Latino Support ON THE RISE for Trump

Screen Shot 2016-06-09 at 10.45.56 AMWonder how the ‘Viva La Mexico’ people feel about this? Spread the word.

It is evident that Donald Trump has rewritten the rules of political campaigning, leaving the so- called experts, analysts, journalists and even the GOP itself puzzled by the power and effectiveness of his approach.

Whether you agree with him or not, his rise and political success is undeniable. He has activated a sentiment in people that appeals to the raw emotion of Washington frustration. On the other hand, he has also set a tone in which public labeling, divisive rhetoric and racially charged comments are “OK” in the public eye, and has unraveled a whole new way of freedom of speech in America.

But even with all this, after insulting women, attacking public figures, mistreating journalists, judging the judge and calling Mexicans criminals and rapists, his appeal is on the rise even among Hispanics.

Even I must admit that my original assessment of Trump was wrong with my Op-Ed for Fox News Latino back in August of 2015 when I wrote about Trump’s poor debate performance and how his collapse could present an opportunity for the GOP to engage Latinos. Fast-forward to now and we see a Trump candidacy that is strong and rising, even under the emerging hashtag #LatinosForTrump.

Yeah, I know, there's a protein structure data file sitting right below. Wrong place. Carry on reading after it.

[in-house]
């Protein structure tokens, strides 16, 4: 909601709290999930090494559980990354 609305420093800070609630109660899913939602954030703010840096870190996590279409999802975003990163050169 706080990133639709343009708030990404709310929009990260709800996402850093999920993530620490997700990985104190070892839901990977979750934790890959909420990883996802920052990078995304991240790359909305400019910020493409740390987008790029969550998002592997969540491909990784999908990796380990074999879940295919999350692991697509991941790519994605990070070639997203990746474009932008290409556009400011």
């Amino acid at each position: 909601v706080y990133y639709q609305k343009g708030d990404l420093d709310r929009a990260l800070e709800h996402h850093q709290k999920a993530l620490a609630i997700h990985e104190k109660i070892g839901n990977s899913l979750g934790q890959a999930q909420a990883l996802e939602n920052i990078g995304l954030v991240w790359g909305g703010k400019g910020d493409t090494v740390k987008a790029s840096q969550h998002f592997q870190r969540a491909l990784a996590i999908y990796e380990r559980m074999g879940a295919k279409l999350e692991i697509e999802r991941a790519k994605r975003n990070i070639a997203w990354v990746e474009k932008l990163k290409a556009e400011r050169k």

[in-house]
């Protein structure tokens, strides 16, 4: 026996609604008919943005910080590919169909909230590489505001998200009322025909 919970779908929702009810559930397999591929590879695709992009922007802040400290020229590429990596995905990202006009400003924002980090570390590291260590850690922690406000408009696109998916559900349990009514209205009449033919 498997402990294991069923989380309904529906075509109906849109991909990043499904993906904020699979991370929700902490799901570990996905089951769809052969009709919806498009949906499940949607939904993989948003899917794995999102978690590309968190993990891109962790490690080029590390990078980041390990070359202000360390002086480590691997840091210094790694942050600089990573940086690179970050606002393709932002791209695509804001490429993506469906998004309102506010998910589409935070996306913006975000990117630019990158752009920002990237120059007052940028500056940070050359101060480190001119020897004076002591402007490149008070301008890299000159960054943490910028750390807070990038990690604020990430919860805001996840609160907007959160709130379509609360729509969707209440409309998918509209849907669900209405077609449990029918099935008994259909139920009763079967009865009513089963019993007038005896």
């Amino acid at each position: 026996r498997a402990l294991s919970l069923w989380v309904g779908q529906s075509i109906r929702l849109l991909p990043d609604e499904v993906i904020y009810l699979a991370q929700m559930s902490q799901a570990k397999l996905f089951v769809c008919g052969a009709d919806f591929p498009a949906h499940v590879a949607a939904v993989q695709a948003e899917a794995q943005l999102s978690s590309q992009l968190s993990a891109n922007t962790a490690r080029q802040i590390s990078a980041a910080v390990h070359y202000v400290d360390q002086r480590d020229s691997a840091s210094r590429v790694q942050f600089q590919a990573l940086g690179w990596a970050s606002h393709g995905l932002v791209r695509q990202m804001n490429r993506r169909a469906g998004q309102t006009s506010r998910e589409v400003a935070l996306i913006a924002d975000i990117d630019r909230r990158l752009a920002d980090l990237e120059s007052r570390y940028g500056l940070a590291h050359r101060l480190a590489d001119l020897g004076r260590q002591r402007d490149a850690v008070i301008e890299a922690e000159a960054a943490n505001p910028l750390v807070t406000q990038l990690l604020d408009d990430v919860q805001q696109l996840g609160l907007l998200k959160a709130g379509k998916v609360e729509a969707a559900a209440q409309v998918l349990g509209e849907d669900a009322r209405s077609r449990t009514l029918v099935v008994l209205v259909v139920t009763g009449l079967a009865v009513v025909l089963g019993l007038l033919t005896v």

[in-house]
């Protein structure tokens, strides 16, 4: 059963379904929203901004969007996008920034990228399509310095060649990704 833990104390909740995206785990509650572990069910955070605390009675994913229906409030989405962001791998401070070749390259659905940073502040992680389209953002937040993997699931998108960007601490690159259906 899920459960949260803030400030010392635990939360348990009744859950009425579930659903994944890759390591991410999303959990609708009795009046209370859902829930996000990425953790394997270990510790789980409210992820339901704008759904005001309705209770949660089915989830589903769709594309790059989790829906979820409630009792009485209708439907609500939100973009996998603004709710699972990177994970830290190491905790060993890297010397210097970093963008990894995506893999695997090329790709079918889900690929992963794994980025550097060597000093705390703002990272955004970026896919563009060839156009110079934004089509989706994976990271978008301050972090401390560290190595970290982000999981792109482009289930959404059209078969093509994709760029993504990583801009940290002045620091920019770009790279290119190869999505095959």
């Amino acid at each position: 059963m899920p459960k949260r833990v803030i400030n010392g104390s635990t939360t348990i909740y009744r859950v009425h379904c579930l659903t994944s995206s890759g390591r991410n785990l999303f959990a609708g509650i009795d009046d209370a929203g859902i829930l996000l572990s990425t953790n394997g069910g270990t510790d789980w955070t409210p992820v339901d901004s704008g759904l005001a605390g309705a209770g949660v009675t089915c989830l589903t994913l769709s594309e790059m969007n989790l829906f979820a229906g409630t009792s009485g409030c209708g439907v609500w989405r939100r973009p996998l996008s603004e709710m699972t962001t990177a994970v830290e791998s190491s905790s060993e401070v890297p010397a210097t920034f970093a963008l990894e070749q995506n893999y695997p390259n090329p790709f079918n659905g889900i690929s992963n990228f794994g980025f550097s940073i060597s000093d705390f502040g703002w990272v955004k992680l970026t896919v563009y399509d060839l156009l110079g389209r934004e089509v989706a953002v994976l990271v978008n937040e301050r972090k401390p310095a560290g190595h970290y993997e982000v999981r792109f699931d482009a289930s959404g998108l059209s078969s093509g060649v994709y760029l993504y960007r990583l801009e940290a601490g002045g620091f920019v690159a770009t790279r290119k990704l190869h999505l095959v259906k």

Latino advocacy groups and some celebrities have launched powerful videos, protests and campaigns against Trump. Recognized conservative voices like Marco Rubio, Susana Martinez, the Bush family, and even Pope Francis himself have made their discontent clear with the candidate, but could it be possible he is actually gaining support among Hispanics?

Numerous articles and Op-Eds have discounted his so-called “rise” among Latinos by pointing out the flawed nature of polls. Back in February, after claiming a win with 46 percent of the Hispanic vote in Nevada, critics quickly challenged the full sample size of voters captured to disregard the number. Most recently, Latino Decisions published an article called “Why Polls On Latinos Get It Wrong,” confirming that current ways of polling are under-representing Latinos’ voice.

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